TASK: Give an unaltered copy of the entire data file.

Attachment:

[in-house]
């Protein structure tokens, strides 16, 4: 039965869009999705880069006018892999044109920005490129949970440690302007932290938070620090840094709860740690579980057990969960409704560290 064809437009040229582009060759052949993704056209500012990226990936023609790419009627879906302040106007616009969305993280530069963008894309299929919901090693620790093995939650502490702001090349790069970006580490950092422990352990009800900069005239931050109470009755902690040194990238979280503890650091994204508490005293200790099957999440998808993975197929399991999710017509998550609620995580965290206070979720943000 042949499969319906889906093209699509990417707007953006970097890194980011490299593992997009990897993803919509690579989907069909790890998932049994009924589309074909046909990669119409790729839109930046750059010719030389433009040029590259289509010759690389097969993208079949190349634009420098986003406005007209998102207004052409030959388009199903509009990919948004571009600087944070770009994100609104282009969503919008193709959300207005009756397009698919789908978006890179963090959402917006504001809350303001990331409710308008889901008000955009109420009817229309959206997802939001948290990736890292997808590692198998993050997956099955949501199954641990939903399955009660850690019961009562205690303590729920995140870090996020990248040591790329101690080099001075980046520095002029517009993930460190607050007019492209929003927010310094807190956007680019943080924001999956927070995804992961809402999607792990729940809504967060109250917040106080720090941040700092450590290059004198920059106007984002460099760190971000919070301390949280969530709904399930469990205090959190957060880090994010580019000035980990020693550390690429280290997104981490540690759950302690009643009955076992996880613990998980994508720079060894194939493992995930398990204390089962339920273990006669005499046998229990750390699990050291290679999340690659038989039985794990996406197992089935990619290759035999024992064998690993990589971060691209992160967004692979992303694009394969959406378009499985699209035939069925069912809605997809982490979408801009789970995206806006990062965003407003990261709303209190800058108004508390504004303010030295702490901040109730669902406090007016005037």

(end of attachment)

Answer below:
[in-house]
């Protein structure tokens, strides 16, 4: 039965869009999705880069006018892999044109920005490129949970440690302007932290938070620090840094709860740690579980057990969960409704560290 064809437009040229582009060759052949993704056209500012990226990936023609790419009627879906302040106007616009969305993280530069963008894309299929919901090693620790093995939650502490702001090349790069970006580490950092422990352990009800900069005239931050109470009755902690040194990238979280503890650091994204508490005293200790099957999440998808993975197929399991999710017509998550609620995580965290206070979720943000 042949499969319906889906093209699509990417707007953006970097890194980011490299593992997009990897993803919509690579989907069909790890998932049994009924589309074909046909990669119409790729839109930046750059010719030389433009040029590259289509010759690389097969993208079949190349634009420098986003406005007209998102207004052409030959388009199903509009990919948004571009600087944070770009994100609104282009969503919008193709959300207005009756397009698919789908978006890179963090959402917006504001809350303001990331409710308008889901008000955009109420009817229309959206997802939001948290990736890292997808590692198998993050997956099955949501199954641990939903399955009660850690019961009562205690303590729920995140870090996020990248040591790329101690080099001075980046520095002029517009993930460190607050007019492209929003927010310094807190956007680019943080924001999956927070995804992961809402999607792990729940809504967060109250917040106080720090941040700092450590290059004198920059106007984002460099760190971000919070301390949280969530709904399930469990205090959190957060880090994010580019000035980990020693550390690429280290997104981490540690759950302690009643009955076992996880613990998980994508720079060894194939493992995930398990204390089962339920273990006669005499046998229990750390699990050291290679999340690659038989039985794990996406197992089935990619290759035999024992064998690993990589971060691209992160967004692979992303694009394969959406378009499985699209035939069925069912809605997809982490979408801009789970995206806006990062965003407003990261709303209190800058108004508390504004303010030295702490901040109730669902406090007016005037």